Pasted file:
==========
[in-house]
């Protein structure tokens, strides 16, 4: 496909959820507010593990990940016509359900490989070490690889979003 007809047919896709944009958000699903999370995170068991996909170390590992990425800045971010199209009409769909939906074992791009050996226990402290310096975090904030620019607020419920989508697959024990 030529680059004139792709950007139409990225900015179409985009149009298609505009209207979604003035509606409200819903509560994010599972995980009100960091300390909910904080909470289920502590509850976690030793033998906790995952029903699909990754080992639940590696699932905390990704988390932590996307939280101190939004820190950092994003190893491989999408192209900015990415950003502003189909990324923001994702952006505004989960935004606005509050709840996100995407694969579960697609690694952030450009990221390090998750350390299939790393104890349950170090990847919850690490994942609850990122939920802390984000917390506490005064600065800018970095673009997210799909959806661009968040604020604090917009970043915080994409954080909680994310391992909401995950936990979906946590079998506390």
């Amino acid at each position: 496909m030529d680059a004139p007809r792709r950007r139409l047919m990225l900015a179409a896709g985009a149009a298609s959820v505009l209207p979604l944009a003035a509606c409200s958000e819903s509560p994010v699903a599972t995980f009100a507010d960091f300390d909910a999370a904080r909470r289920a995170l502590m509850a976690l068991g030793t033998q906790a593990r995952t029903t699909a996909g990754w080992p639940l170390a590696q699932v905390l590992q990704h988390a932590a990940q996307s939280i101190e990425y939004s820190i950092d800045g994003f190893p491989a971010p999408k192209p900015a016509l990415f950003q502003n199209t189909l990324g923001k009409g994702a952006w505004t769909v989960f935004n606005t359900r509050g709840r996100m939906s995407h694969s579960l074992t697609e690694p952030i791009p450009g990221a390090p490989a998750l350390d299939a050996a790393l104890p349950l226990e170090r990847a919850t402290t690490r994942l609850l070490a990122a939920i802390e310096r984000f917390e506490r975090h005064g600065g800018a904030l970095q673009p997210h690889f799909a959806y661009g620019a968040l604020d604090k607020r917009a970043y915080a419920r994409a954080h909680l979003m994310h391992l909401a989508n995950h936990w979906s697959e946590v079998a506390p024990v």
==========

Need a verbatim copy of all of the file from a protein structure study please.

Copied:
[in-house]
């Protein structure tokens, strides 16, 4: 496909959820507010593990990940016509359900490989070490690889979003 007809047919896709944009958000699903999370995170068991996909170390590992990425800045971010199209009409769909939906074992791009050996226990402290310096975090904030620019607020419920989508697959024990 030529680059004139792709950007139409990225900015179409985009149009298609505009209207979604003035509606409200819903509560994010599972995980009100960091300390909910904080909470289920502590509850976690030793033998906790995952029903699909990754080992639940590696699932905390990704988390932590996307939280101190939004820190950092994003190893491989999408192209900015990415950003502003189909990324923001994702952006505004989960935004606005509050709840996100995407694969579960697609690694952030450009990221390090998750350390299939790393104890349950170090990847919850690490994942609850990122939920802390984000917390506490005064600065800018970095673009997210799909959806661009968040604020604090917009970043915080994409954080909680994310391992909401995950936990979906946590079998506390």
């Amino acid at each position: 496909m030529d680059a004139p007809r792709r950007r139409l047919m990225l900015a179409a896709g985009a149009a298609s959820v505009l209207p979604l944009a003035a509606c409200s958000e819903s509560p994010v699903a599972t995980f009100a507010d960091f300390d909910a999370a904080r909470r289920a995170l502590m509850a976690l068991g030793t033998q906790a593990r995952t029903t699909a996909g990754w080992p639940l170390a590696q699932v905390l590992q990704h988390a932590a990940q996307s939280i101190e990425y939004s820190i950092d800045g994003f190893p491989a971010p999408k192209p900015a016509l990415f950003q502003n199209t189909l990324g923001k009409g994702a952006w505004t769909v989960f935004n606005t359900r509050g709840r996100m939906s995407h694969s579960l074992t697609e690694p952030i791009p450009g990221a390090p490989a998750l350390d299939a050996a790393l104890p349950l226990e170090r990847a919850t402290t690490r994942l609850l070490a990122a939920i802390e310096r984000f917390e506490r975090h005064g600065g800018a904030l970095q673009p997210h690889f799909a959806y661009g620019a968040l604020d604090k607020r917009a970043y915080a419920r994409a954080h909680l979003m994310h391992l909401a989508n995950h936990w979906s697959e946590v079998a506390p024990v």